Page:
A product life cycle is an assessment of resource consumption, performance, and environmental impacts at each phase of an industrial product’s life. It consists of the extraction of raw materials, the processing of those materials, manufacturing, shipping, use, maintenance, and finally disposal or recycling. Life cycle assessment is based on information derived through the product life cycle.
In order to create a product, the first stage in its life cycle is the extraction of raw materials from the earth. These materials must be processed, transformed, or combined to create materials that serve as the building blocks of a product, such as metals or plastics. The processed materials are then combined with other materials to manufacture the final product, which is packaged and shipped to retailers or warehouses to be sold. The product use phase begins at the time of purchase and ends at its disposal. This includes any additional energy or resources needed to use or maintain it. Disposal may mean that a product ends up in a landfill, or that it is recycled, reused, or recovered.
Some product life cycles only contemplate phases of production, rather than a product’s distribution and use. These truncated life cycles are referred to as “cradle to gate,” in reference to the gate of the factory. Other cycles consider production through landfill disposal. However, a more sustainability-oriented product life cycle terminology is referred to as “cradle to cradle,” which encourages alternatives to the landfill such as recycling or reuse.1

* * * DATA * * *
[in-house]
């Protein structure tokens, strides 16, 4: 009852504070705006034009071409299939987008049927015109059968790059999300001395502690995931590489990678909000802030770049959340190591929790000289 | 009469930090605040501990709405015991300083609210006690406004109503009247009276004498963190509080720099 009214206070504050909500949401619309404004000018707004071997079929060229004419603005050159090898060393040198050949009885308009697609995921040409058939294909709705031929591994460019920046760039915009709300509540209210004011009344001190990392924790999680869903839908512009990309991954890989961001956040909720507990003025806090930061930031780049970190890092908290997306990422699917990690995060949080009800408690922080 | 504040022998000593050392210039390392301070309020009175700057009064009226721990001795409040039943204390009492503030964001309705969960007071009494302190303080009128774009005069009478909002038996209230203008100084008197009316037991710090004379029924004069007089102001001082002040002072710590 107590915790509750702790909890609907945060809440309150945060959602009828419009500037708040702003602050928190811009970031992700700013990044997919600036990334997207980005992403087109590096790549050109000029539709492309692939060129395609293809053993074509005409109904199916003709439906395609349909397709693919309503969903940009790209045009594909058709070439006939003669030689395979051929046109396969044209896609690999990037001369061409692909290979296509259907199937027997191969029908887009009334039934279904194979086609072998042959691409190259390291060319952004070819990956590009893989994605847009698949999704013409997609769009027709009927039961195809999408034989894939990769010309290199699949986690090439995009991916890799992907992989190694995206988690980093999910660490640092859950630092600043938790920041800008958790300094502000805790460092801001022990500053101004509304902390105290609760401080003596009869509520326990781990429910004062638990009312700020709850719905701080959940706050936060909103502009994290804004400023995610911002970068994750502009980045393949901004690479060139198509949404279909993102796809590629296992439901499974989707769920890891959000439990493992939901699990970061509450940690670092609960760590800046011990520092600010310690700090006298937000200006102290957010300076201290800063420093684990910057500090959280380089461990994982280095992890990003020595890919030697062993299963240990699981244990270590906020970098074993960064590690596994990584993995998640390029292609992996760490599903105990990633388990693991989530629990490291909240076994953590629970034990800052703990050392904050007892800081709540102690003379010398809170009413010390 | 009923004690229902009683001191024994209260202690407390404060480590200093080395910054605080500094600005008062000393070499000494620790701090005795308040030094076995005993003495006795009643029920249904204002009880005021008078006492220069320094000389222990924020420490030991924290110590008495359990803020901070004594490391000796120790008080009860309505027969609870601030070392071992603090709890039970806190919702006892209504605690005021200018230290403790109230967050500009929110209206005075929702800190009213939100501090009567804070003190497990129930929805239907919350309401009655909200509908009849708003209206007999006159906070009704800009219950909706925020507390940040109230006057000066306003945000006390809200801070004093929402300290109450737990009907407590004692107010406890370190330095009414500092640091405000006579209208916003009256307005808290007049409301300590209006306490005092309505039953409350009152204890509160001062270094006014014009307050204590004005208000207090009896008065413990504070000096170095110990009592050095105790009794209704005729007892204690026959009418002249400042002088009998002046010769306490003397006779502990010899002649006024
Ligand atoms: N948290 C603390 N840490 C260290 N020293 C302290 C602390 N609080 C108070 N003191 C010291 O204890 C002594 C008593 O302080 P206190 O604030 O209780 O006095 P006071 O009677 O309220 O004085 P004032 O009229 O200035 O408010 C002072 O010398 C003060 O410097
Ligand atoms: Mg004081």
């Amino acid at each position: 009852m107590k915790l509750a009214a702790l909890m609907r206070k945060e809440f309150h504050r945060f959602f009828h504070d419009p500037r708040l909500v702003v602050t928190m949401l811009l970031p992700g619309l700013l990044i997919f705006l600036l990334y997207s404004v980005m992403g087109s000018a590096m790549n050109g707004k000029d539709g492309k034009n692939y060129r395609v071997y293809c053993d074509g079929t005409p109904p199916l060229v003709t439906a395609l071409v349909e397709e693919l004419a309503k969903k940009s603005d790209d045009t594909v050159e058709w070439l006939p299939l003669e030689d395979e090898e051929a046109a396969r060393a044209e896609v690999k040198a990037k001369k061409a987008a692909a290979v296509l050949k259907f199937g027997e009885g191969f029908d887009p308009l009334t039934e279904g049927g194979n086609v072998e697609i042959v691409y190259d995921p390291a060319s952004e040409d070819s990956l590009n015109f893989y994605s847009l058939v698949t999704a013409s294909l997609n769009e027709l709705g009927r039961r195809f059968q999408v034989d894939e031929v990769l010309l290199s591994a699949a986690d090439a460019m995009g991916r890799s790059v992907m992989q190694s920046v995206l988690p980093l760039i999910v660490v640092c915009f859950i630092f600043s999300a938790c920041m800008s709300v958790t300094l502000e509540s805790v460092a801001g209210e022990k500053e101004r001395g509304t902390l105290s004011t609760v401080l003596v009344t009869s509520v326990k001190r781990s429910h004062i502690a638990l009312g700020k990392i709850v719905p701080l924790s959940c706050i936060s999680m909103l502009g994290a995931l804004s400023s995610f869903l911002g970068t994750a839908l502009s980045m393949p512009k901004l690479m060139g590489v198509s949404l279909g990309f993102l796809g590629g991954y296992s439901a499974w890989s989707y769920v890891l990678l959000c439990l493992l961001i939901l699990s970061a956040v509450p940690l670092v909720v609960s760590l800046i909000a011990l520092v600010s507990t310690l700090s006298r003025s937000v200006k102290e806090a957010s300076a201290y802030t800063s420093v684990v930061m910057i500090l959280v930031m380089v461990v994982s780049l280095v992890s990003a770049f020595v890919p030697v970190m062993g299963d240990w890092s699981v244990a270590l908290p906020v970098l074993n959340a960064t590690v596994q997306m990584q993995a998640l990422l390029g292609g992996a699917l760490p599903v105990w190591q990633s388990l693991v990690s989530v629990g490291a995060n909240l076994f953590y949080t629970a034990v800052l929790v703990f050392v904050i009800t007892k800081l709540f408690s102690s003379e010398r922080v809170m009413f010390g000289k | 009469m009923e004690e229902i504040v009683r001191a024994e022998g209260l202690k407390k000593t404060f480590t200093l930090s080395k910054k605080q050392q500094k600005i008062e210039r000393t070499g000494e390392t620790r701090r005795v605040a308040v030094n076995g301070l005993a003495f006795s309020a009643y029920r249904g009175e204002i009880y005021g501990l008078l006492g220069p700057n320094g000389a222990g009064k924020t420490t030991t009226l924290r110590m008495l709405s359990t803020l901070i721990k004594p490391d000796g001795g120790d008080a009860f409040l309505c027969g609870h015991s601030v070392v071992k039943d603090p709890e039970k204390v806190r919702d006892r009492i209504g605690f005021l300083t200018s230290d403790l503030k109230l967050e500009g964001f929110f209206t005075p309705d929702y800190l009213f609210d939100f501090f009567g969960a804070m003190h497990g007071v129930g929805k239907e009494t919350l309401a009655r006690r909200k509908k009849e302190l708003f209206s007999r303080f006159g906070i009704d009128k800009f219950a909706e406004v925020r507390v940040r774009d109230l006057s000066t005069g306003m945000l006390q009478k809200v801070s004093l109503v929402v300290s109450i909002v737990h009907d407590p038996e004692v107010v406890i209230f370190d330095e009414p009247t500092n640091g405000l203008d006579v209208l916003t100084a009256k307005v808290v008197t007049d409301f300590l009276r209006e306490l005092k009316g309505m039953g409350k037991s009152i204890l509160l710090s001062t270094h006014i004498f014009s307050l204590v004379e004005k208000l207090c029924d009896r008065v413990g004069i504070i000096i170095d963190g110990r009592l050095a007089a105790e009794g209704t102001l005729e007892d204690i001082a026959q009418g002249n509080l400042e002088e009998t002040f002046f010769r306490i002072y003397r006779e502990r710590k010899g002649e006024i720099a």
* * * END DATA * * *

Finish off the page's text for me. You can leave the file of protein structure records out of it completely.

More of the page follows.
The product life cycle of buildings has a slightly different specification. It begins with materials manufacturing, then continues to construction, use and maintenance, and finally end of life. Materials manufacturing consists of the extraction and transportation of raw materials, the fabrication of finished or intermediate materials and building products, and finally their packaging and distribution. This is followed by construction and use and maintenance – the building’s regular consumption of energy and water, its waste output, repairs and replacements, and the transport and equipment needed to carry out those repairs. The final stage of a building’s life examines the waste produced and energy consumed in demolition and transportation of waste materials. This may include recycling or reuse of waste materials. Analyzing a building’s life cycle can provide information about its environmental footprint—its contribution to global warming, destruction of habitats, use of resources, and harmful emissions.2